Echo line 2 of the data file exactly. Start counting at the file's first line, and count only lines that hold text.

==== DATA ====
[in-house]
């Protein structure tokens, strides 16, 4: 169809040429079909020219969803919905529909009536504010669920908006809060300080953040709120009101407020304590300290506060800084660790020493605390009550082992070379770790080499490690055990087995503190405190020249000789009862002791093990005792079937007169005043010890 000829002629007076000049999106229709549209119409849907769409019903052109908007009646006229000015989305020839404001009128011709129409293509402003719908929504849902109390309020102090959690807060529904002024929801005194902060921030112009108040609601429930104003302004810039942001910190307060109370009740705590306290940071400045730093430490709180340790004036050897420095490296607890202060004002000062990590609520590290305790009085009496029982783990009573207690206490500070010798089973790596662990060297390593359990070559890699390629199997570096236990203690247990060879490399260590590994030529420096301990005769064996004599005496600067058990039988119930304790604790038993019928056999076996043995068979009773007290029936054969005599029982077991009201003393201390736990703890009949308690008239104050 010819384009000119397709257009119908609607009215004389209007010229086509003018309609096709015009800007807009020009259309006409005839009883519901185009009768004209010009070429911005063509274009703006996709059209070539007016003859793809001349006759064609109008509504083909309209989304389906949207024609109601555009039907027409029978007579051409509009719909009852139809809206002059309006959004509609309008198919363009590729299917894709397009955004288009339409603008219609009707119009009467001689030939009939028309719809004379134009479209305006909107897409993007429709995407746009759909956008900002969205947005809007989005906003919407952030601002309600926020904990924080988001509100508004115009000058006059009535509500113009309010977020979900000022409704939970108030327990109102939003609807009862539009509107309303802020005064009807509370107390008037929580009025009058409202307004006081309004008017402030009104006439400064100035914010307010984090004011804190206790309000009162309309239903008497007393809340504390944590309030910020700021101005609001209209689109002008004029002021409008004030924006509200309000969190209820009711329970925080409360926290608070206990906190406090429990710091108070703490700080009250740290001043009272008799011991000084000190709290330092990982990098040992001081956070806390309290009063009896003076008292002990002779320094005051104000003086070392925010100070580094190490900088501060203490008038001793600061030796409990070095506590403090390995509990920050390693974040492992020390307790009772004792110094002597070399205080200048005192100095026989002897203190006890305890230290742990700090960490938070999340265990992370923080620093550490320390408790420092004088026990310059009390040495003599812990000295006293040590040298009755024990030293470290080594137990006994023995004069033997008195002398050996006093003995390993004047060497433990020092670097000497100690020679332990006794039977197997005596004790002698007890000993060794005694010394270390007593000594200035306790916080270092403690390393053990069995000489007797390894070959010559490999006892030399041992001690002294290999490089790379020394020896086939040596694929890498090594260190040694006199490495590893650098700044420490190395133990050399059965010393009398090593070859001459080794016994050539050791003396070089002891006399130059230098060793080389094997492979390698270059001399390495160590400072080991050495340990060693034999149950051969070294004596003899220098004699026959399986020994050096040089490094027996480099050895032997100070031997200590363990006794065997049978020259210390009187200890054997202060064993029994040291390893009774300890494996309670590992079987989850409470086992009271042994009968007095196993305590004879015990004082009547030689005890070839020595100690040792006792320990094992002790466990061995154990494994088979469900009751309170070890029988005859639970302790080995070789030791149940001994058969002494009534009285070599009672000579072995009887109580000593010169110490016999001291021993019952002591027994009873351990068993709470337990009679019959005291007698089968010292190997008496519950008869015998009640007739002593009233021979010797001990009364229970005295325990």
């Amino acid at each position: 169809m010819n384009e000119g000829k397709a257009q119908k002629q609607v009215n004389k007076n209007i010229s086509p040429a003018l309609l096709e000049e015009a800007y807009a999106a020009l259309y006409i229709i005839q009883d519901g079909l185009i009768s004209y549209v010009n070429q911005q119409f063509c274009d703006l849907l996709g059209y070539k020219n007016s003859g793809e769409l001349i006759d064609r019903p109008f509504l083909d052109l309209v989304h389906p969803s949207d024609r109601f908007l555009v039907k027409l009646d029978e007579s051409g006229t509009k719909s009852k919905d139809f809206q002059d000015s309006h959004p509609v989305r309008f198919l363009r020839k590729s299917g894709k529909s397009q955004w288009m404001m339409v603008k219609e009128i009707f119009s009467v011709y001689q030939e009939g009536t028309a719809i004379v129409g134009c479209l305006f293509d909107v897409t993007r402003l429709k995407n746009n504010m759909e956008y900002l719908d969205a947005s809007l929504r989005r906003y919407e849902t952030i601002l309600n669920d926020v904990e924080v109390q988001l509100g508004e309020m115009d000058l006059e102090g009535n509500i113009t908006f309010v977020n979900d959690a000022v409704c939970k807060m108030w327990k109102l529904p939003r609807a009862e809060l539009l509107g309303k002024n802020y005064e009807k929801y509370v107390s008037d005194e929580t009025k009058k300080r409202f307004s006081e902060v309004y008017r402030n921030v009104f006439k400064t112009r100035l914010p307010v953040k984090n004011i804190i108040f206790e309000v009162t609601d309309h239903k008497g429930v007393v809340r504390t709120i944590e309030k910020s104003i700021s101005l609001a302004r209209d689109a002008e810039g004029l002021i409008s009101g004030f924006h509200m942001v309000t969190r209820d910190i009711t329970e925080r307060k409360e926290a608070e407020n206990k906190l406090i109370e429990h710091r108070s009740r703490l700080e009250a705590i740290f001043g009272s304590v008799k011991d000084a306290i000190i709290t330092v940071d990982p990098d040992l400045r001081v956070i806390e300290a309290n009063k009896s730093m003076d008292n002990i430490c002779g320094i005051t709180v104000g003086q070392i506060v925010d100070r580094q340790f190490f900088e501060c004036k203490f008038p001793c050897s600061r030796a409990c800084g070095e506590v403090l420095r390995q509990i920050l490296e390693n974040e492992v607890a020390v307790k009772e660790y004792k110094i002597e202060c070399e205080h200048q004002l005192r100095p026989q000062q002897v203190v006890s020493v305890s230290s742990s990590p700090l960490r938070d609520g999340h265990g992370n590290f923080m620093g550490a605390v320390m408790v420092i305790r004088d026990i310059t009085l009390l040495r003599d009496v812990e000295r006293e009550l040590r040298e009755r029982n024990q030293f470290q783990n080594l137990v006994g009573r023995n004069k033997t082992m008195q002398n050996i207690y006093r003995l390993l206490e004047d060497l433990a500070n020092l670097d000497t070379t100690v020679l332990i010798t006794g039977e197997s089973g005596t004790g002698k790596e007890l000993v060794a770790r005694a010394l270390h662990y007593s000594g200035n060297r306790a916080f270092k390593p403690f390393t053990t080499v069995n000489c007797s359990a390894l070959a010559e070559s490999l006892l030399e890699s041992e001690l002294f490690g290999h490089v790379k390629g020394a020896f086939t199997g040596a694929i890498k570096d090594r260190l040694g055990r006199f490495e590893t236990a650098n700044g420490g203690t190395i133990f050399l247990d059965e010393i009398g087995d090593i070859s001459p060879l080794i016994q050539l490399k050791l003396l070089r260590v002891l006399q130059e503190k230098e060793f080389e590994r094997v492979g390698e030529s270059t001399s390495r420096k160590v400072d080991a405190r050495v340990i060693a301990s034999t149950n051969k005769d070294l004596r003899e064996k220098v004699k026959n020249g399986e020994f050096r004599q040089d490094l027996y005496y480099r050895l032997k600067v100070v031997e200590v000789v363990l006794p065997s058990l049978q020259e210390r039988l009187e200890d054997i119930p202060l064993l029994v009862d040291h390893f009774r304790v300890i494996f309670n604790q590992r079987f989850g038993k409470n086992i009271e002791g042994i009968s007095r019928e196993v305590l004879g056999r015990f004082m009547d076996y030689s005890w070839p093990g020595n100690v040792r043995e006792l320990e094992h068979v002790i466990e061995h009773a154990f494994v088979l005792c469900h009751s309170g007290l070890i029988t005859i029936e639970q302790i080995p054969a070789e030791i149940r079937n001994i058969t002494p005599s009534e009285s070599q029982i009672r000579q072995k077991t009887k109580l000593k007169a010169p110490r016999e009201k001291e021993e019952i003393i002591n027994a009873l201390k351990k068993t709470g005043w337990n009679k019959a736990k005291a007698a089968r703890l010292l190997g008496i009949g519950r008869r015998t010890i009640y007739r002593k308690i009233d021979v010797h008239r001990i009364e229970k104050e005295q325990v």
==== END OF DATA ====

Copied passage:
């Protein structure tokens, strides 16, 4: 169809040429079909020219969803919905529909009536504010669920908006809060300080953040709120009101407020304590300290506060800084660790020493605390009550082992070379770790080499490690055990087995503190405190020249000789009862002791093990005792079937007169005043010890 000829002629007076000049999106229709549209119409849907769409019903052109908007009646006229000015989305020839404001009128011709129409293509402003719908929504849902109390309020102090959690807060529904002024929801005194902060921030112009108040609601429930104003302004810039942001910190307060109370009740705590306290940071400045730093430490709180340790004036050897420095490296607890202060004002000062990590609520590290305790009085009496029982783990009573207690206490500070010798089973790596662990060297390593359990070559890699390629199997570096236990203690247990060879490399260590590994030529420096301990005769064996004599005496600067058990039988119930304790604790038993019928056999076996043995068979009773007290029936054969005599029982077991009201003393201390736990703890009949308690008239104050 010819384009000119397709257009119908609607009215004389209007010229086509003018309609096709015009800007807009020009259309006409005839009883519901185009009768004209010009070429911005063509274009703006996709059209070539007016003859793809001349006759064609109008509504083909309209989304389906949207024609109601555009039907027409029978007579051409509009719909009852139809809206002059309006959004509609309008198919363009590729299917894709397009955004288009339409603008219609009707119009009467001689030939009939028309719809004379134009479209305006909107897409993007429709995407746009759909956008900002969205947005809007989005906003919407952030601002309600926020904990924080988001509100508004115009000058006059009535509500113009309010977020979900000022409704939970108030327990109102939003609807009862539009509107309303802020005064009807509370107390008037929580009025009058409202307004006081309004008017402030009104006439400064100035914010307010984090004011804190206790309000009162309309239903008497007393809340504390944590309030910020700021101005609001209209689109002008004029002021409008004030924006509200309000969190209820009711329970925080409360926290608070206990906190406090429990710091108070703490700080009250740290001043009272008799011991000084000190709290330092990982990098040992001081956070806390309290009063009896003076008292002990002779320094005051104000003086070392925010100070580094190490900088501060203490008038001793600061030796409990070095506590403090390995509990920050390693974040492992020390307790009772004792110094002597070399205080200048005192100095026989002897203190006890305890230290742990700090960490938070999340265990992370923080620093550490320390408790420092004088026990310059009390040495003599812990000295006293040590040298009755024990030293470290080594137990006994023995004069033997008195002398050996006093003995390993004047060497433990020092670097000497100690020679332990006794039977197997005596004790002698007890000993060794005694010394270390007593000594200035306790916080270092403690390393053990069995000489007797390894070959010559490999006892030399041992001690002294290999490089790379020394020896086939040596694929890498090594260190040694006199490495590893650098700044420490190395133990050399059965010393009398090593070859001459080794016994050539050791003396070089002891006399130059230098060793080389094997492979390698270059001399390495160590400072080991050495340990060693034999149950051969070294004596003899220098004699026959399986020994050096040089490094027996480099050895032997100070031997200590363990006794065997049978020259210390009187200890054997202060064993029994040291390893009774300890494996309670590992079987989850409470086992009271042994009968007095196993305590004879015990004082009547030689005890070839020595100690040792006792320990094992002790466990061995154990494994088979469900009751309170070890029988005859639970302790080995070789030791149940001994058969002494009534009285070599009672000579072995009887109580000593010169110490016999001291021993019952002591027994009873351990068993709470337990009679019959005291007698089968010292190997008496519950008869015998009640007739002593009233021979010797001990009364229970005295325990």